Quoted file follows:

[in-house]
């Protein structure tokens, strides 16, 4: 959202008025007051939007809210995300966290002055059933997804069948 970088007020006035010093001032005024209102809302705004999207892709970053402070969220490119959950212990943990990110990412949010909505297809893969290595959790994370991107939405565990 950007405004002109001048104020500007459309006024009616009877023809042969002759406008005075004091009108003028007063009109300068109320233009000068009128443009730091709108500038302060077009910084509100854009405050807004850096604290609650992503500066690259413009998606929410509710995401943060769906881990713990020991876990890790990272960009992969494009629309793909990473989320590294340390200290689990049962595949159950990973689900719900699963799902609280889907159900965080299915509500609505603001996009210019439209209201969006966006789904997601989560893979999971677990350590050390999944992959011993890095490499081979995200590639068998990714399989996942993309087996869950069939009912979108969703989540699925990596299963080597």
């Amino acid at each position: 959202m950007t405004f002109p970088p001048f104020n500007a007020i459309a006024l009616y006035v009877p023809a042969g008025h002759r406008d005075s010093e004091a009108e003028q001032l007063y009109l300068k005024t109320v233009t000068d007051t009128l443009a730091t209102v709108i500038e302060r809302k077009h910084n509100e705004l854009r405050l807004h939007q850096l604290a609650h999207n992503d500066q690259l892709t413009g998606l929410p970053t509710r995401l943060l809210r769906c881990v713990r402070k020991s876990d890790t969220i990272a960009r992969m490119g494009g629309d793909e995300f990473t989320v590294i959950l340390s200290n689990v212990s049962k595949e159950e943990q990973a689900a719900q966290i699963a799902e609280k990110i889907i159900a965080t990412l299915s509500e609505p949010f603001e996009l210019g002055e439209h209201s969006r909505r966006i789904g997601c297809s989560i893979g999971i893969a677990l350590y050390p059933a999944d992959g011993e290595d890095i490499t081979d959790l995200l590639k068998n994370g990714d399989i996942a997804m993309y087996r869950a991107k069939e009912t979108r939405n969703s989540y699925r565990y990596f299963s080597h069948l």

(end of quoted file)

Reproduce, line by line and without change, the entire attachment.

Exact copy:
[in-house]
């Protein structure tokens, strides 16, 4: 959202008025007051939007809210995300966290002055059933997804069948 970088007020006035010093001032005024209102809302705004999207892709970053402070969220490119959950212990943990990110990412949010909505297809893969290595959790994370991107939405565990 950007405004002109001048104020500007459309006024009616009877023809042969002759406008005075004091009108003028007063009109300068109320233009000068009128443009730091709108500038302060077009910084509100854009405050807004850096604290609650992503500066690259413009998606929410509710995401943060769906881990713990020991876990890790990272960009992969494009629309793909990473989320590294340390200290689990049962595949159950990973689900719900699963799902609280889907159900965080299915509500609505603001996009210019439209209201969006966006789904997601989560893979999971677990350590050390999944992959011993890095490499081979995200590639068998990714399989996942993309087996869950069939009912979108969703989540699925990596299963080597």
């Amino acid at each position: 959202m950007t405004f002109p970088p001048f104020n500007a007020i459309a006024l009616y006035v009877p023809a042969g008025h002759r406008d005075s010093e004091a009108e003028q001032l007063y009109l300068k005024t109320v233009t000068d007051t009128l443009a730091t209102v709108i500038e302060r809302k077009h910084n509100e705004l854009r405050l807004h939007q850096l604290a609650h999207n992503d500066q690259l892709t413009g998606l929410p970053t509710r995401l943060l809210r769906c881990v713990r402070k020991s876990d890790t969220i990272a960009r992969m490119g494009g629309d793909e995300f990473t989320v590294i959950l340390s200290n689990v212990s049962k595949e159950e943990q990973a689900a719900q966290i699963a799902e609280k990110i889907i159900a965080t990412l299915s509500e609505p949010f603001e996009l210019g002055e439209h209201s969006r909505r966006i789904g997601c297809s989560i893979g999971i893969a677990l350590y050390p059933a999944d992959g011993e290595d890095i490499t081979d959790l995200l590639k068998n994370g990714d399989i996942a997804m993309y087996r869950a991107k069939e009912t979108r939405n969703s989540y699925r565990y990596f299963s080597h069948l």